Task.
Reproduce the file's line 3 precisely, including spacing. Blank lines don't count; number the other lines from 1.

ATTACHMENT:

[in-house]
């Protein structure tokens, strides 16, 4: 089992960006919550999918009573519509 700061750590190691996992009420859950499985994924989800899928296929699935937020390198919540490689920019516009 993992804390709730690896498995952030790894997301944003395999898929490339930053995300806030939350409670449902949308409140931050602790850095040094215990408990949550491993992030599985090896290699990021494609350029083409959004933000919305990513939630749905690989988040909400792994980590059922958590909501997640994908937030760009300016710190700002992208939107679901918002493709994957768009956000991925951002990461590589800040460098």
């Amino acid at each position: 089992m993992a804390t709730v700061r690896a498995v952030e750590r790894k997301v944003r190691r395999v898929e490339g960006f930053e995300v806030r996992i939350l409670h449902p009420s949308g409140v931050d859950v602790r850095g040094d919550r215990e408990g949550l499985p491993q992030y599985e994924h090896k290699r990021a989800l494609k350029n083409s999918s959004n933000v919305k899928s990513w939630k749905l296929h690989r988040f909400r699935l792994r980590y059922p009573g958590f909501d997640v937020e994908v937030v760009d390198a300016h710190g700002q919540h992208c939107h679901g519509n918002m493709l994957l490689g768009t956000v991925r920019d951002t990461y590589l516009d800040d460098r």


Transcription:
């Amino acid at each position: 089992m993992a804390t709730v700061r690896a498995v952030e750590r790894k997301v944003r190691r395999v898929e490339g960006f930053e995300v806030r996992i939350l409670h449902p009420s949308g409140v931050d859950v602790r850095g040094d919550r215990e408990g949550l499985p491993q992030y599985e994924h090896k290699r990021a989800l494609k350029n083409s999918s959004n933000v919305k899928s990513w939630k749905l296929h690989r988040f909400r699935l792994r980590y059922p009573g958590f909501d997640v937020e994908v937030v760009d390198a300016h710190g700002q919540h992208c939107h679901g519509n918002m493709l994957l490689g768009t956000v991925r920019d951002t990461y590589l516009d800040d460098r």